Implement Zero Trust in Real Life
Catching lies, liars and protecting yourself
Liars can wrap you and your worldview to get what they want. They often go unnoticed. They are like successful social black-hat hackers. You need good security to protect yourself.
You need zero trust. Zero trust has three ideas.
- Verify Explicitly: Have explicit systems to examine if what is spoken is true. Pull out your logical fallacies and cognitive bias lists.
- Least Privilage: You don’t have to say everything to everyone. Only give people as much access as they need. They don’t need everything. They don’t need your whole self. Your family needs your whole self, not others. You need to be assertive.
- Assume Breach: Assume the person you are talking to tends to lie. Or does not speak truthfully as diligently as you do.
Verify each request/interaction.
The reason we get scammed, is because we accept the ethos and pathos of speaker over the logos of the argument.
In Zero Trust, we stop trusting the entities and instead verify each request that is being sent.
In our real life implementation, we can modify this to verify each and every request.
Split every interaction into ethos, pathos and logos, and focus on the logos part and discard everything else.
Use your weapons of analysing cognitive bias and logical fallacies. And with what remains, make a long term decision.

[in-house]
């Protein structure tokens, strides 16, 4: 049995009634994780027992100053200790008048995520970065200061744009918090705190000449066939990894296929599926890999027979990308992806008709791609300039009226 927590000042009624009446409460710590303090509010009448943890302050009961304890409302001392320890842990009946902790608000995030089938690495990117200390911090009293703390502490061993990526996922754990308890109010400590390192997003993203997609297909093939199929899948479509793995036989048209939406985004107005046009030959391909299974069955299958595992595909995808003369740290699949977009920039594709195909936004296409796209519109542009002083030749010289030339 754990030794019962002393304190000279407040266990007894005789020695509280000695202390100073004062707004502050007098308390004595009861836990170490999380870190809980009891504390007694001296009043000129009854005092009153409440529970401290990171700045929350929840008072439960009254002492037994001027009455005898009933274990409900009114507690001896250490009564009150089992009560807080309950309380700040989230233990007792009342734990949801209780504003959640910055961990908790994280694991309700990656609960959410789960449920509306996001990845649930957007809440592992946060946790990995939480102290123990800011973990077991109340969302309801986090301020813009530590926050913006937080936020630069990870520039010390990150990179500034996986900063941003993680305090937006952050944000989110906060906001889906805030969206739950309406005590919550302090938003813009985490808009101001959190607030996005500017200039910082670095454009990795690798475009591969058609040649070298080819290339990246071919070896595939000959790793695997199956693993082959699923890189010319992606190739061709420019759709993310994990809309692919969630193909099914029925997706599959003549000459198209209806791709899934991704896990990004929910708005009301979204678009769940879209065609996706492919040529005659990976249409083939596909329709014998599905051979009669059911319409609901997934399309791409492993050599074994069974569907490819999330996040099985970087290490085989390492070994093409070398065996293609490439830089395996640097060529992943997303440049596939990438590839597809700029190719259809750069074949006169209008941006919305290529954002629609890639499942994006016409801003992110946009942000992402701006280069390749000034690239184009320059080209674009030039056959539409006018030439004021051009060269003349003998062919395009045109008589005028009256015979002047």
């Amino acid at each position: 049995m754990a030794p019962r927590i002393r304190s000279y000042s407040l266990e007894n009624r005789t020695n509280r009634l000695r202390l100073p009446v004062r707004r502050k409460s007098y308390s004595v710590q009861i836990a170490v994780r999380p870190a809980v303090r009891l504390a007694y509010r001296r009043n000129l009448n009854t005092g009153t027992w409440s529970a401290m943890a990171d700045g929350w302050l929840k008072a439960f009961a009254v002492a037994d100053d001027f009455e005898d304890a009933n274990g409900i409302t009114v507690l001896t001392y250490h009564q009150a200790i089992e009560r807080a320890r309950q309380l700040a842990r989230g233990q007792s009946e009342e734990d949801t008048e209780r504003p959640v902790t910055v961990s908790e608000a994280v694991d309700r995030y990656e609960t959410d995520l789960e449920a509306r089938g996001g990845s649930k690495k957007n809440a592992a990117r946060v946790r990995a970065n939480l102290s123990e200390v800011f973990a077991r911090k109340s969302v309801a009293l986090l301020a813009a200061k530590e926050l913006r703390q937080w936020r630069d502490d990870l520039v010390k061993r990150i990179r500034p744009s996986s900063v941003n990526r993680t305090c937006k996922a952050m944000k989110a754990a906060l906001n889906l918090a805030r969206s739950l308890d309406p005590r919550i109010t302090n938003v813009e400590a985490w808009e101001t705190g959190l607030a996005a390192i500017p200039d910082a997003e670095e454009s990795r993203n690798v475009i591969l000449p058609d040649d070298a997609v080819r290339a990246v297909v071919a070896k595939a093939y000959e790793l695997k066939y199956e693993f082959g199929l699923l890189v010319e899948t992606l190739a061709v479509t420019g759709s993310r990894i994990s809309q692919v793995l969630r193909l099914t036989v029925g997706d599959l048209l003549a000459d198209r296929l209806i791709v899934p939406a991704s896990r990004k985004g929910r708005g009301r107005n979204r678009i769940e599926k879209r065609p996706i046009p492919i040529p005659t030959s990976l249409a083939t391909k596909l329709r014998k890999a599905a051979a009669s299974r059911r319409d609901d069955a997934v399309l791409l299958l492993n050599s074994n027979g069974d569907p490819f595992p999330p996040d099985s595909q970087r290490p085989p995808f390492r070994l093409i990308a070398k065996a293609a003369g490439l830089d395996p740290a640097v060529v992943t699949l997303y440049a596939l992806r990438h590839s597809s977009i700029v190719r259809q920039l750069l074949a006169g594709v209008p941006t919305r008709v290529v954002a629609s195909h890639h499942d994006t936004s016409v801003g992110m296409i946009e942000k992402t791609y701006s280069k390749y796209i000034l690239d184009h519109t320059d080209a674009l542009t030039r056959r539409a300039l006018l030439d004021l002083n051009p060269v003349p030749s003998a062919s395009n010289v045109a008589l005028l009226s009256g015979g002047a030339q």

Catching a liar:
Lies are oversimplistic and tend to change over time.
- The liar has to keep a narrative of many things that aren’t true.
- When pressed, they may try to blame something else or bring up an irrelevant topic to distract us or place a straw man.
- They won’t be specific.
- They may twist their words slightly to fit their lie into truth. At such moments, note if they have motivated reasoning.
Should you confront a liar? Depends on how serious the lie was?
If you have good social connections and a broader worldview, you’ll eventually know many common lies that others face.
Books like 48 Laws of Power and The Law of Human Nature are also helpful here.
Consider both sides of the coin. And recognize that if something is too good to be true. It probably is.
Things seem too good to be true.
Know the common areas where you can easily be lied:
Recognize the common areas in which you are suggestible. These likely include things you are insecure about. This is something you usually don’t comfortable with. (Side Note: This is why you should confront your truths as it is. Insecurities are just unprocessed truths.).
Since you are insecure, you may have an idealised vision of yourself.
When you are in a suggestible state, you can be easily sold anything.
For instance, you are more likely to believe in a get slim product if you are insecure about your fats.
If you are desperate about something, it’s easier to believe a lie in that domain.
Most things on social media are also lying. Why would you wanna stay on a platform that’s fake?